Australia :: June 1994 - March 1995

Subject: Coober Pedy's dry.
Date: November 1, 1994 03:06


8:00 Coober Pedy, South Australia :: 30 OCT 94

A one-time colleague of mine at BillG's sweatshop loves to tell the story of an experience in Irvine, Texas, on the outskirts of Dallas. While working for a company that would eventually become Microsoft property, Gordon was visiting an IBM site on business. It was after-hours, which in the computing world means sometime after dinner, probably, so Gordon and a couple co-workers were looking for something to do. For Gordon, something to do usually involves beer. I should know, he hired me only after I answered correctly his clutch interview question, "Do you drink?" It was the beginning of a beautiful drinking relationship. But I was getting to Gordon's story. . .

Gordon and buddies are driving along looking for beer, which is much easier in the States than in our Canadian home since Americans sell alcohol in supermarkets and 7-11s -- how civilized! That almost makes up for how meek the beer is. Anyway, it was one of the latter they pulled into and Gordon stepped from the car with the anticipation of a man about to fulfill a basic human need.
Now, 7-11s usually stock beer somewhere near the front of the store, but it wasn't there. Nor was there any in the pop coolers, or by the milk or juice. There wasn't even any warm beer in the center aisles. Don't you hate it when you can't find something in a store, but you know it's there?
Gordon ran another circuit of the aisles with no more luck. Confused, he approached the attendant at cash, a 50ish Texan with one of those full-on drawls.
"Excuse me, sir." Gordon began, "I can't seem to find the beer!?"
The reply came, and imagine the thickest Southern accent possible,
"Son, yer in Uhrvahne; Uhrvahne's dryh."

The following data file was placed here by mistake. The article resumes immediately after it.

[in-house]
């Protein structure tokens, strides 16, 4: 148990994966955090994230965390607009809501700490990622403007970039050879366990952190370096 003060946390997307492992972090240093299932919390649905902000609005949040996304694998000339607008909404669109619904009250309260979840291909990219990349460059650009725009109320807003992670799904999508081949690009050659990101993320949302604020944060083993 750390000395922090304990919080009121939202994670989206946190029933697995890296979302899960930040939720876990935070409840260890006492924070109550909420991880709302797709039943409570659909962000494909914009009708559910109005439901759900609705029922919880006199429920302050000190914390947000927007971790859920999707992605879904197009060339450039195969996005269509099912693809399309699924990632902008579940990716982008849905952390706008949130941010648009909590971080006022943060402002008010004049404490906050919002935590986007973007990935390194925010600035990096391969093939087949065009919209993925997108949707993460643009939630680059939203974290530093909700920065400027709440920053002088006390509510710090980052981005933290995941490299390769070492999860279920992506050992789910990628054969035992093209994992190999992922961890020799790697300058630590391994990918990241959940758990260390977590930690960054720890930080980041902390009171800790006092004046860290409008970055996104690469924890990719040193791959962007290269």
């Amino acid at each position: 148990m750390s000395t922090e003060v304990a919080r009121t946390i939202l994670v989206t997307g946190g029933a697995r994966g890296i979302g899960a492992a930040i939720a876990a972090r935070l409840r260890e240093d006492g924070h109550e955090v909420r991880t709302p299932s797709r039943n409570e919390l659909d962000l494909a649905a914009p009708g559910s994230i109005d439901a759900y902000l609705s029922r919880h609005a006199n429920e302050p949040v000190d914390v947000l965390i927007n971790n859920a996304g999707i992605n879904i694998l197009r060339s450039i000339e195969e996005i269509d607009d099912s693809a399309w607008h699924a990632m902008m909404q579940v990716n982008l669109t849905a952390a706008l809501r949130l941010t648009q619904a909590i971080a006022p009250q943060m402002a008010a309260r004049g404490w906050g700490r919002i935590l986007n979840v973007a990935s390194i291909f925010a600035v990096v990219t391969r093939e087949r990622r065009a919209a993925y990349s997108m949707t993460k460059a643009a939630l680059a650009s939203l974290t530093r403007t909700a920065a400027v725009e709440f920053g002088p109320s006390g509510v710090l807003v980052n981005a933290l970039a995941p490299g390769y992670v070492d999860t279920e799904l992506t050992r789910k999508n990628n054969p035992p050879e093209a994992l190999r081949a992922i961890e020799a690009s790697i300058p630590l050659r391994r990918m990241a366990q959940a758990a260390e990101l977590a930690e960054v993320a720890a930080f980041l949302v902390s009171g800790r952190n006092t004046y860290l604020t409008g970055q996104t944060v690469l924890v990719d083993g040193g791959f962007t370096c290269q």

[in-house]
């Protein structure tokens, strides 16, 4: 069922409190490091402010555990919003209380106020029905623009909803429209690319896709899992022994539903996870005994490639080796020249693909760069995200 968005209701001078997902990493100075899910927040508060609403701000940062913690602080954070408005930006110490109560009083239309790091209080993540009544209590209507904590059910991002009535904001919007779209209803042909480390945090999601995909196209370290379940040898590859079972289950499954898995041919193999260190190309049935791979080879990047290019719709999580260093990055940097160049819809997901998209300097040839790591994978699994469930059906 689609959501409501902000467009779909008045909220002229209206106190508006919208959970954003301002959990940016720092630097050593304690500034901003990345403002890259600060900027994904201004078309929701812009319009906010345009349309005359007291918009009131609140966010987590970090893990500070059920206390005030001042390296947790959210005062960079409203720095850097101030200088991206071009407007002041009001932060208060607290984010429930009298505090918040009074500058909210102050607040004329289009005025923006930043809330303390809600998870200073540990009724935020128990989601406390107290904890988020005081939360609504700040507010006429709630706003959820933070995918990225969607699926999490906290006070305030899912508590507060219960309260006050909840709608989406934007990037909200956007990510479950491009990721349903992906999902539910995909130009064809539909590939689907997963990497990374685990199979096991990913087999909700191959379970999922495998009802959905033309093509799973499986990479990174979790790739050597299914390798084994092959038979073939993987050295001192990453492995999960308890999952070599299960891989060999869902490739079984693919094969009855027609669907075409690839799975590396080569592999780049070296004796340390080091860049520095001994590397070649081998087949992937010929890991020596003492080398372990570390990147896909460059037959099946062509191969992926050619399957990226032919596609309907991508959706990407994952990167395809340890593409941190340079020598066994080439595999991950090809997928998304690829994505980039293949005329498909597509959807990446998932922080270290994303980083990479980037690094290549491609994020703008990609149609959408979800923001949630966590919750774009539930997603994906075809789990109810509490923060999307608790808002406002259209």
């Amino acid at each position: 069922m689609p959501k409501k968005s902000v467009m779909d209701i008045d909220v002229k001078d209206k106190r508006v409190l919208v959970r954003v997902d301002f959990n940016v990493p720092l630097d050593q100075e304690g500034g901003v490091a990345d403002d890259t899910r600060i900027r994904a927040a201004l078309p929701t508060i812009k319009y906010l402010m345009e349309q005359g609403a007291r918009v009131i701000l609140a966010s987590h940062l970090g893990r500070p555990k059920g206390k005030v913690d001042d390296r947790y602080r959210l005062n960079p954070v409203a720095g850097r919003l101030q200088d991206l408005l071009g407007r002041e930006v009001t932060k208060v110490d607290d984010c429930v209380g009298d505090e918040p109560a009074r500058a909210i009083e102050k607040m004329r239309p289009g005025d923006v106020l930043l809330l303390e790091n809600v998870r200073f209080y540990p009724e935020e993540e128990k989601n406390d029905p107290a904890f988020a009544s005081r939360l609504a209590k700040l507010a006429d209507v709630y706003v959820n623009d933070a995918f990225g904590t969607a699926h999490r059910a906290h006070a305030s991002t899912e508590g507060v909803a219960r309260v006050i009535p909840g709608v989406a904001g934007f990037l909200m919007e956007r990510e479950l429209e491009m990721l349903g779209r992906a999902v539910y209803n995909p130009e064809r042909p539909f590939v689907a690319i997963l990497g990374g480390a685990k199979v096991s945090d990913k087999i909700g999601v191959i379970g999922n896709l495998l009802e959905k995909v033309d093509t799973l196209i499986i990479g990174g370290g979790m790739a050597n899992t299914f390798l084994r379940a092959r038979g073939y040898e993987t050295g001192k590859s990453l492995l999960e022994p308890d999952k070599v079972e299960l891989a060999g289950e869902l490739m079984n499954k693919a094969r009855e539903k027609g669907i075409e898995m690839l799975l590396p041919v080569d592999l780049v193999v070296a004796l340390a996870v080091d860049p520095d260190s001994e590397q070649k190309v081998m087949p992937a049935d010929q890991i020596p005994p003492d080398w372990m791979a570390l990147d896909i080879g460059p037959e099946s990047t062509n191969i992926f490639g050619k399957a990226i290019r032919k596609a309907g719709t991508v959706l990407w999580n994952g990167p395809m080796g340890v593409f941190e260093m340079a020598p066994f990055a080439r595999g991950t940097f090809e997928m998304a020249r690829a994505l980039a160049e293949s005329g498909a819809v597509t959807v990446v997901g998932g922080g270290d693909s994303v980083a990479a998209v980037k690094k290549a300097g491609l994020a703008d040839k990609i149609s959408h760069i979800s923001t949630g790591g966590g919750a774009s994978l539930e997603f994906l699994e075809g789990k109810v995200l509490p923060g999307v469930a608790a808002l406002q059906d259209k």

Gordon leaned forward on the counter. "Well then tell me, how do I get out of 'Uhrvahne'."

I'm telling you this story because last night Katrin, Stan (the car) and I pulled into Coober Pedy and had an experience that reminded me of Gord's. To set the scene, here's what the Lonely Planet guide says about Coober Pedy (population 2000), The self-proclaimed Opal Capitol of the World:


On the Stuart Highway, 860 km north of Adelaide, Coober Pedy is one of the best known outback towns. The name is Aboriginal and means 'white fellow's hole in the ground', which aptly describes the place, as a large portion of the population live in dugouts to shelter from daytime temperatures that can soar over 50 degrees Celsius and cold winter nights.
Coober Pedy is an extremely inhospitable area and the town reflects this; even in the middle of winter it looks dried out and dusty with piles of junk everywhere. This is no attractive little settlement, in fact it's hardly surprising that much of 'Mad Max III' was filmed here—the town looks like the end of the world!

I've heard an Australian say of Coober Pedy, "It's not the asshole of the world, but you can see it from there!" Well, at least you can't smell it too, like you can in Kamloops, BC.

So we're looking for accommodation of some sort within viewing distance of Earth's sphincter and are quickly coming to realize that pitching a tent may be the only reasonable solution. The town has some finely appointed cave dorms with ventilation fans that rumble like an F-16 on takeoff. You can also rent 1/5 of a mobile home, two saggy beds without linen and a fluorescent light for $25.

The camping grounds we're nothing more than leveled piles of mulloch, the earth-waste remaining after all the opals have been extracted from it, but they at least would only cost us $10. And there was one more on the edge of town we hadn't checked out yet. We crossed our fingers, hoped for something softer and pulled in to reception at the NEW Stuart Range Caravan Park!

"You wouldn't happen to have any grass sites?" I asked.

The clerk at reception laughed, "There ain't no grass in Coober Pedy!"

I desperately wanted to reply, "Then tell me, how do I get out of Coober Pedy?" A simple reality held my tongue: 153 kilometers separated the bottom of our tent from the nearest grass, and that was back up the Stuart Highway that we'd just come down.

"So. I see you have powered sites for just $12. We'll take one of those."

At least I didn't have to recharge my camcorder and computer batteries in the loo; power points in campgrounds are provided so the modern man can tote his Norelco, not his Toshiba.

Patrick. -- Responses Sought --

Our nature lies in movement; complete calm is death.
  graphical element Pascal, Pensees

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